There is nothing as unwanted as a street rat in China. But that’s what one family ended up with when they went for a meal at a recently-listed hotpot restaurant.

And while the meal left a bad taste in the family’s mouths, the restaurant chain suffered pains to its bottom line, with more than 10% wiped off the company’s market capitalization.

For hotpot operator Xiabuxiabu Catering Management China Holdings, that added up to more than 1.5 billion yuan (US$218 million). Shares in Xiabuxiabu fell 12% this week after the dead rat was found in a hotpot dish last Thursday.

News about the dead rat went viral on social media after it was reported that a family found a five-centimeter-long rodent in a hotpot in a Xiabuxiabu outlet in Shandong province.

That news was bad enough for the recently-listed company, but then things went further downhill. While the restaurant offered to pay 5,000 yuan in compensation to the family served the dead rat, one of the restaurant’s attendants who was a pregnant then said she was worried that the dead rodent would affect her unborn baby.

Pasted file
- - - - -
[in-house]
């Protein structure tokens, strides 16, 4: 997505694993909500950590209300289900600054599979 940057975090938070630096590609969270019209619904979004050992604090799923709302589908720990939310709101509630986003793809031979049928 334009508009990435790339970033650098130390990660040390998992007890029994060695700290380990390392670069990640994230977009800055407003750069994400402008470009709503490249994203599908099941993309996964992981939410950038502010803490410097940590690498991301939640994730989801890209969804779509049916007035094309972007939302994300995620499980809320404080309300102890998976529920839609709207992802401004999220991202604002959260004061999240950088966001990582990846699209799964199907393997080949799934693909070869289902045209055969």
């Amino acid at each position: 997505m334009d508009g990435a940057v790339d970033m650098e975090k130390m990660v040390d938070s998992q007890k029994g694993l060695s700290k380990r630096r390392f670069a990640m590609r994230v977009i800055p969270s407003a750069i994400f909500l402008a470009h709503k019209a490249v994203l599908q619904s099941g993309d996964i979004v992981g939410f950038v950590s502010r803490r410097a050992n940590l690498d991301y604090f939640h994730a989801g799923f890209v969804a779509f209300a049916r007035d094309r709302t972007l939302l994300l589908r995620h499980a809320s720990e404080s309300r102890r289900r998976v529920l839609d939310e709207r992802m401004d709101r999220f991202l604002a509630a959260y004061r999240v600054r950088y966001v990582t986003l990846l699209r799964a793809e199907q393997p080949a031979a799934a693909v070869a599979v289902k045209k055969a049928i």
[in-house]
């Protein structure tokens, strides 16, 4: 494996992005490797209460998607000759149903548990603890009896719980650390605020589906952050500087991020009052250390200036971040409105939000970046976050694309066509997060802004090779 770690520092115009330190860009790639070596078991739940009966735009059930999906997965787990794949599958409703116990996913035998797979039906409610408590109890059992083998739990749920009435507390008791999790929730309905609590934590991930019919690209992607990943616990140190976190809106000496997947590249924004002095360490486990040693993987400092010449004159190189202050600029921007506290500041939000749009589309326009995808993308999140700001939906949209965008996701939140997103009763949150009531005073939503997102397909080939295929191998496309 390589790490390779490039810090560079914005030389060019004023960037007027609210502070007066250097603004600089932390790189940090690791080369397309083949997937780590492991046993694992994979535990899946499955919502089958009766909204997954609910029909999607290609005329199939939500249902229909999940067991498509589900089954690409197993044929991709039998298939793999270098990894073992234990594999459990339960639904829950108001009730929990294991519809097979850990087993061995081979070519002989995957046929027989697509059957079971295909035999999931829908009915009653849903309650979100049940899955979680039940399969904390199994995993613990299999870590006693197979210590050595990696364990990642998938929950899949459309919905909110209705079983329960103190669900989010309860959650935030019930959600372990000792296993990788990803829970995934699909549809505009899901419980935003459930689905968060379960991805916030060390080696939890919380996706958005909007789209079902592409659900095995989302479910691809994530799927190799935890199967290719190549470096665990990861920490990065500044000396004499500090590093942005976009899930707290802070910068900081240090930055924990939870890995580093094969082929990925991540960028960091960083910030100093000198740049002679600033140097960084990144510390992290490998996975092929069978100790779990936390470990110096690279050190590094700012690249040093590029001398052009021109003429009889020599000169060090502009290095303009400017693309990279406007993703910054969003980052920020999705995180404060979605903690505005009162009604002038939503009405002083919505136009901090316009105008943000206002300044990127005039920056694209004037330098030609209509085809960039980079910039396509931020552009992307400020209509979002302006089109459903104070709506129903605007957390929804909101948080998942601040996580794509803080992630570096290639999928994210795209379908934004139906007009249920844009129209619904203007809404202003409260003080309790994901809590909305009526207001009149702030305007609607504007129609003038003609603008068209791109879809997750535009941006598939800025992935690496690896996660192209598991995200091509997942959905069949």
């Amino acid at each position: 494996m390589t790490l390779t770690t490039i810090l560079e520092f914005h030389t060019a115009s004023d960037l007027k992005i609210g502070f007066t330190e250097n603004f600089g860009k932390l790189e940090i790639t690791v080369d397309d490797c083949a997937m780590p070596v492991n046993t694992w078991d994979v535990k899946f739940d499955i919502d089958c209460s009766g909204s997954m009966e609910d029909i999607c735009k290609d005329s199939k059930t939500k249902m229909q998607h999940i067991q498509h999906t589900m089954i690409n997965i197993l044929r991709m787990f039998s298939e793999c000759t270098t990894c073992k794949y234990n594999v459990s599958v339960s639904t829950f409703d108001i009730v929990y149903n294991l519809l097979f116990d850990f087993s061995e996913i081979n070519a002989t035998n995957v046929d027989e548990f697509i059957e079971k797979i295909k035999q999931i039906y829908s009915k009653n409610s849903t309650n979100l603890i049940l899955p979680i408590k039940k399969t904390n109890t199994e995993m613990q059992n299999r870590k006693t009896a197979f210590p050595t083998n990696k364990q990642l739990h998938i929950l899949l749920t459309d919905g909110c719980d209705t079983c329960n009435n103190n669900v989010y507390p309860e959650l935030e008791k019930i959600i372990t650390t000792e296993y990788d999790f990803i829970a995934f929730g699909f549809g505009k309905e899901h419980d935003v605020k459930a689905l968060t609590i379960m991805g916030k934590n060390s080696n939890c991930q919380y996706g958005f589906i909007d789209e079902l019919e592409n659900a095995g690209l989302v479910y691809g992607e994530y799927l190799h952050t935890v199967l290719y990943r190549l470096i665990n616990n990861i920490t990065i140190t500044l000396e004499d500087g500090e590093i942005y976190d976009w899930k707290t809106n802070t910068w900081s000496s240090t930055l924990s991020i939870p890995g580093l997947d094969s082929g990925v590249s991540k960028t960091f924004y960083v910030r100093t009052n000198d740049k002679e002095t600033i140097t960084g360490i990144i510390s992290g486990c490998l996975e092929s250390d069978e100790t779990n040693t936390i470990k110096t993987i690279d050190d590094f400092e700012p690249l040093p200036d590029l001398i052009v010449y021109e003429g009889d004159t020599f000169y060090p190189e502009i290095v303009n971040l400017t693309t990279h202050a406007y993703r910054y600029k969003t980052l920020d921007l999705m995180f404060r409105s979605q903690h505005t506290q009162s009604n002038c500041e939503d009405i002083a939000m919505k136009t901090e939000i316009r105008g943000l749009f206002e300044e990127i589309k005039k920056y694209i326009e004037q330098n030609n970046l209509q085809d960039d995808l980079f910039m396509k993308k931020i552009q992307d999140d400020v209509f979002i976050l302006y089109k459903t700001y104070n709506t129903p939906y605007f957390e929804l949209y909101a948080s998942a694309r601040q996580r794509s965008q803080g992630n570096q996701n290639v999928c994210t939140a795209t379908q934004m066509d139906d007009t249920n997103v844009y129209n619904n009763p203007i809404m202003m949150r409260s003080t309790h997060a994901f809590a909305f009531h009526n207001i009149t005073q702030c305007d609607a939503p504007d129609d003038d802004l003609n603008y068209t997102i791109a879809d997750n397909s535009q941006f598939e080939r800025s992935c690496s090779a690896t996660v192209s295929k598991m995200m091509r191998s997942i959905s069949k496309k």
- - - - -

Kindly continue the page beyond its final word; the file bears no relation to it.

So the restaurant offered to pay her a total of 20,000 yuan for an abortion – and generated more unwanted publicity.

Shares of Xiabuxiabu fell as much as 11%, following a 6.1% drop on Monday, because of the company’s inability to contain the damage from the rat incident. The shares showed a slight rebound on Wednesday morning and the company is now capitalized at about HK$11 billion (US$1.4 billion).

Shandong authorities have ordered the restaurant to suspend operations, according to a statement on their official WeChat account, which also said the restaurant faces penalties, without elaborating.

Xiabuxiabu said its own preliminary investigation ruled out the possibility the rat ended up in the meal due to restaurant hygiene or operational reasons.

The saga faced by Xiabuxiabu, which saw a 114% gain in its share price since listing in December 2014, highlighted how vulnerable a food company can be when it comes to hygiene in China.

Haidilao Hot Pot, China’s biggest restaurant and hot-pot chain franchise, is trying to raise HK$6.65 billion (US$850 million) from its global offering today.

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